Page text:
Swabia: The broom outside a German wine inn is an invitation to enjoy wine and simple food
It was one of those cold, gray days when one wants to stay inside, a blanket around the shoulders and a warming cup of tea cradled in the hands. Instead, I was out on a mission. I was braving the elements to look for seasonal German wine inns that are reportedly so popular that Germans flock to them. There they squeeze around tiny tables in tiny rooms in what is often a winemaker’s private house open for “the season” to sell the latest vintage and serve some simple food.
My search proved fruitful. I had an address but didn’t need it, because as soon as my friend and I got close, the aroma of sautéing onions with smoked sausage and sauerkraut greeted us and guided us the few blocks to our destination. And if we weren’t sure, the outside of the building was marked with a broom.
That is how all "Besenwirtschaften" — the German word for these establishments — are identified. It was noon on a Tuesday, and it was as if we were late to someone’s party. We opened the door and entered a small room with probably six tables, which seemed completely filled, and the owner beckoned us to sit with others. Most in this group seemed to be retirees out with pals, and it was a great place for them to linger over a weekday lunch, sipping wine, talking politics, telling jokes and making friends.
“Yes, it’s mostly an older crowd here at lunchtime,” said Markus Schwarz, owner of the Besenwirtschaft Gerhard Schwarz in Untertürkheim, a village east of Stuttgart. “You see the kids and families coming in here on the weekends.”
Schwarz pulled pitchers of Trollinger wine from a big, wall-fixed cask to take around the room and replenish the glasses for patrons as they munched on an assortment of sausages, potato salad, sauerkraut and Swabian Maultaschen, German ravioli stuffed with meat and spinach and served in broth as a soup or atop sauerkraut.
“The Trollinger is the most popular wine we serve,” he said. “It’s what’s local.”
Indeed, this pale red wine, which reminds one more of a dry rosé than a traditional red, is ubiquitous in this area. Its grapes are grown almost exclusively in the region, so locals take pride in the wine, making it is as much a fixture to the Besen (their more common nickname) as the broom affixed to the outside.
Besenwirtschaften have been operating since Karl the Great permitted them in 800.
The winemakers initially placed a wreath on the door to indicate when they were open for business, but replaced the wreaths with brooms, which proved to be more practical.
“To make a wreath is a lot of work, and the winemakers were down-to-earth people who didn’t have a lot of time,” Mohr said. “That tradition continues today.”
Wine makers are still allowed to forgo the work of getting a restaurant or liquor license to sell directly to consumers as long as they limit their business to four months of the year, generally from the fall through May. The rules allow "Besen" operators to divide their four months into two periods. They can sell simple food, no elaborate meals, along with their wine and are limited to serving 40 people at a time. By law, health inspectors visit the Besens weekly.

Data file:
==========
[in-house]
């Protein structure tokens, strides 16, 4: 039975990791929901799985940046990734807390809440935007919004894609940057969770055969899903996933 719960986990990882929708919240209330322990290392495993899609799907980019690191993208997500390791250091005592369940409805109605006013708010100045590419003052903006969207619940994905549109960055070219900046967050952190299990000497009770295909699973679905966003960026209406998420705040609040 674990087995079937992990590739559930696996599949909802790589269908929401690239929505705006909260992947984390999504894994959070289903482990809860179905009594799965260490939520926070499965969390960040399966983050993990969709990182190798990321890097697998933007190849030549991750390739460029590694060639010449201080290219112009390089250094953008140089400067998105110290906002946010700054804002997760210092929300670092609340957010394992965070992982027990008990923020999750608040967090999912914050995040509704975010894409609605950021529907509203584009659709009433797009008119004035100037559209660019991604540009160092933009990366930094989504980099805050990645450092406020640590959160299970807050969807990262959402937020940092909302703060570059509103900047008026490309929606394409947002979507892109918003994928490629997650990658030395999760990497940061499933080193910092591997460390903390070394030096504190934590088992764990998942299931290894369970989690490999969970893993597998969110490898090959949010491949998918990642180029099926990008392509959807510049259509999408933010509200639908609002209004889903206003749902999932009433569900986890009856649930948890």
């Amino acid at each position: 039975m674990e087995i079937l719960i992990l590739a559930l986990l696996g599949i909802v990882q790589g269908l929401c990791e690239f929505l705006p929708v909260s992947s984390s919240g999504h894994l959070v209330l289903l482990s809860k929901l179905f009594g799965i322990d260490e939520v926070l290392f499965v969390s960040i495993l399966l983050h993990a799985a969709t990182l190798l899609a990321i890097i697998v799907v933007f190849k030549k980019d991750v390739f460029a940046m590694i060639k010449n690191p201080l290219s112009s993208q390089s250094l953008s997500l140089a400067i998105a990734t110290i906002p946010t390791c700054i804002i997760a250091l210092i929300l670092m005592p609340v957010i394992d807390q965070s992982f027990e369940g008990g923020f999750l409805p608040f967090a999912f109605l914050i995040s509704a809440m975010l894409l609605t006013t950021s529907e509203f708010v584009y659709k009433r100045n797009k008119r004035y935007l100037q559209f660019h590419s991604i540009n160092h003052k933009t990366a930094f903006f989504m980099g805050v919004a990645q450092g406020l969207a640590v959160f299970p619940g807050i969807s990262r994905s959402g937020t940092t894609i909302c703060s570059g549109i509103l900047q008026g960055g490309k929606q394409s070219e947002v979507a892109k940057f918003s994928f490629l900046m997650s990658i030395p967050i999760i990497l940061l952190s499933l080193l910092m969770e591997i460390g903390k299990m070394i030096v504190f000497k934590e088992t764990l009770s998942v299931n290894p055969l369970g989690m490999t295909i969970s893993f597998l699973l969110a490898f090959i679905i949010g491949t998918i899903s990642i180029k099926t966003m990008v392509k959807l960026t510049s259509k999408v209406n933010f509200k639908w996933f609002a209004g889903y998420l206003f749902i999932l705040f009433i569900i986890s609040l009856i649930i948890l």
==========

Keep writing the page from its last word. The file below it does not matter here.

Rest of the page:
While most Besens are cozy operations conducted in the owner’s home, refurbished stables or various other outbuildings, their profits can be substantial.
“People eat a lot, drink a lot and the Besens are always full, so the winemakers benefit financially from the Besens, no doubt,” Mohr said. But many also do it to keep the tradition alive. “Sometimes it’s merely the housewife cooking the food from her kitchen, and the winemaker is just a hobbyist, but they continue the tradition,” Mohr added.
Gerlinde Zaiss of Sonnenbesen in Obertürkheim says that 10 percent of her winery’s sales come from her Besen. The remainder is from the wine she sells in restaurants and stores throughout Germany and at her own wine store.
Her Besen is one of the largest in the area and has been modernized so it feels more like a restaurant but still serves only her wines and simple food. Her 11-acre vineyard produces the fruit for several kinds of red and white wines in addition to sparkling wines and liquors.
Many of this region’s winemakers have very small vineyards, often only a couple of acres, so distribution is very local. According to Ernst Büscher at the German Wine Institute, as vineyards in southern Germany were passed down in families, they were divided up by the number of children, making smaller and smaller vineyards through the years and making it almost impossible to export the wine. Most wine from this region never leaves the region, or at least the country, thus making Besens an important outreach tool for wine distribution.
It is also an ideal place to meet the locals.
“At lunchtime, we have customers who are mostly here for a quick, home-cooked lunch and then back to work,” Zaiss said. “By midafternoon, it’s the hikers coming by when they finish up on the nearby trails. It’s a good gathering place for people to meet up.”
In fact, Mohr, who was born and raised in Stuttgart, claims that Besens are the one place that the typically shy Swabians — people from this region — are forced to mingle. “Our dialect is a bit different, so we tend to stick to ourselves normally, but Besens force us out of our shells, and I think, we love that.”
They’d also love to share the experience. “It’s very seldom that you see Americans in the Besen, but I think it’s because they think it’s only for the locals,” Mohr said. “That’s really not true. Most locals can speak a little bit of English and are interested in Americans. It’s a really great cultural experience for visitors.”
Ivy Kupec is a freelance writer living in the Stuttgart area and writes a blog about Swabian Germany at http:www.ivyink.org. Email her at firstname.lastname@example.org.